So, yeah, not really seeing any way men being angry at women specifically because of their sexual frustration would be justified in the normal meaning of the word. Being angry at society in general, I could see that.
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Post by fakely mctest on Fri Jan 23, 2015 5:41 pm

SomeSamSeaborn wrote:Well, assuming that behavior of women as a group towards men as a group was structurally influenced (ie: socialized gendered behavior) and if that behavior structurally disadvantaged someone, that someone may be justifiedly structurally angry towards women as a group, without denying their right to exercise their free will. If problems are merely personal, that's impossible.

That's operating under the assumption that such a structure is robust or pervasive enough to create a certain level of harm in a significant number of people. When people talk about structural harm, they're talking about something that's much deeper and more entrenched AND more societally supported. Structures of racism or sexism or homophobia are supported and often tacitly encouraged by the way society is formed both politically and culturally, as in: they are part of the form. Socialized behavior is the product of that form. Overall, the goal should be fundamental structural change (and people will quibble about how to achieve that), the stopgap is modifying standards of behavior in a way that lessens harm to historically vulnerable groups.

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Post by eselle28 on Fri Jan 23, 2015 9:39 pm

This is a tough article for me, because I agree with a reasonable number of her points, some with tweaks, but her framing of the article and its first few paragraphs make me feel jealous and exhausted and annoyed and a bit angry.

There's a reason this experience she highlights is one seen from the perspective of a sex worker. It's because creating the kind of experience where someone else can share exactly as much of themselves and their secrets as they want to, while making them feel completely safe and desired and valuable leaves essentially no room for your own sexuality and is an incredible amount of effort beyond that. Even a lot of sex workers don't like to provide that level of service. As someone who's attempted to do some kinky things with guys accustomed to going to pros, I can say that it...well...made me rethink the many wonderful traits of vanilla men.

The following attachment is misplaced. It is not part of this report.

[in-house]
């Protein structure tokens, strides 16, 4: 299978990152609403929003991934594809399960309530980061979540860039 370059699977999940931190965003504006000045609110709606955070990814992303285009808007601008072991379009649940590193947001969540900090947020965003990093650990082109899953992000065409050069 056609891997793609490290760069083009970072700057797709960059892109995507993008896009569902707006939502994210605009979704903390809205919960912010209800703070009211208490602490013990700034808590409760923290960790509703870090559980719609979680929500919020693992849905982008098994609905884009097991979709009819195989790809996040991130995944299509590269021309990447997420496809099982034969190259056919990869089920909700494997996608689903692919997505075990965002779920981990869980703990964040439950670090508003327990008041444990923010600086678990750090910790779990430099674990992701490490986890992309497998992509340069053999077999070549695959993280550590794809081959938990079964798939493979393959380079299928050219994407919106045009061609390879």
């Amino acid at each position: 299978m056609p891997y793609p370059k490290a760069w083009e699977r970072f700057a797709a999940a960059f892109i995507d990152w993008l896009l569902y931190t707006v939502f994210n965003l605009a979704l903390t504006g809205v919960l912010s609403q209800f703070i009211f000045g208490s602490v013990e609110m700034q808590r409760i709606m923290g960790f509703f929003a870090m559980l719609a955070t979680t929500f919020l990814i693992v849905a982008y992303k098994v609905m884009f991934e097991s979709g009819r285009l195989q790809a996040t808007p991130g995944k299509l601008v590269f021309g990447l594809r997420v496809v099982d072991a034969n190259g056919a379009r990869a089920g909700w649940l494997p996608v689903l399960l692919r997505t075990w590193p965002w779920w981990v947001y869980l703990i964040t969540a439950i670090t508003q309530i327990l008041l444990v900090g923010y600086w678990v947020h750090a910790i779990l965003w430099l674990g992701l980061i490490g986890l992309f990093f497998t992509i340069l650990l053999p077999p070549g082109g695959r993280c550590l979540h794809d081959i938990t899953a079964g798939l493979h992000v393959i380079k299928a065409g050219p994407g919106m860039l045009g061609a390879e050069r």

So, it's hard for me to feel very excited about a picture of men that paints them as needing so very much from women to be in a place where they can relate healthily to us. Oh, and also jealous and annoyed and a bit angry. Because there's nowhere I could ever get such an experience myself, not even illegally. The absolute best I can hope for is someone who is willing to do a bit of give and take, and who will let me share and be vulnerable and make me feel valued if I do the same for him. What I'm more frequently told to expect is to play the sex worker role, with my compensation being a relationship. The suggestion that things should tilt more in that direction isn't encouraging, to say the least.
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Post by LadyLuck on Sat Jan 24, 2015 5:44 am

I think what Sam meant with his thing about the "structural" deal is that some individuals have mistakenly perceived structural issues/suffering/etc. to be "more valid" or "more real" or "more important". They see the very visible work that activists do, and conclude that other people will only put in large, concerted efforts into solving your problems if said problems are "structural". There's also a perception that being "oppressed" absolves responsibility, and that's what I think Sam was getting at. The theory is basically "Well, if women really are oppressing me, then it IS morally ok to rage at women as a group!". I mean, granted, its all based on logic that's faulty as hell (as Mel has outlined), but I can kind of see the thinking that produces it.

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Post by reboundstudent on Sat Jan 24, 2015 1:01 pm

eselle28 wrote:This is a tough article for me, because I agree with a reasonable number of her points, some with tweaks, but her framing of the article and its first few paragraphs make me feel jealous and exhausted and annoyed and a bit angry.

There's a reason this experience she highlights is one seen from the perspective of a sex worker. It's because creating the kind of experience where someone else can share exactly as much of themselves and their secrets as they want to, while making them feel completely safe and desired and valuable leaves essentially no room for your own sexuality and is an incredible amount of effort beyond that. Even a lot of sex workers don't like to provide that level of service. As someone who's attempted to do some kinky things with guys accustomed to going to pros, I can say that it...well...made me rethink the many wonderful traits of vanilla men.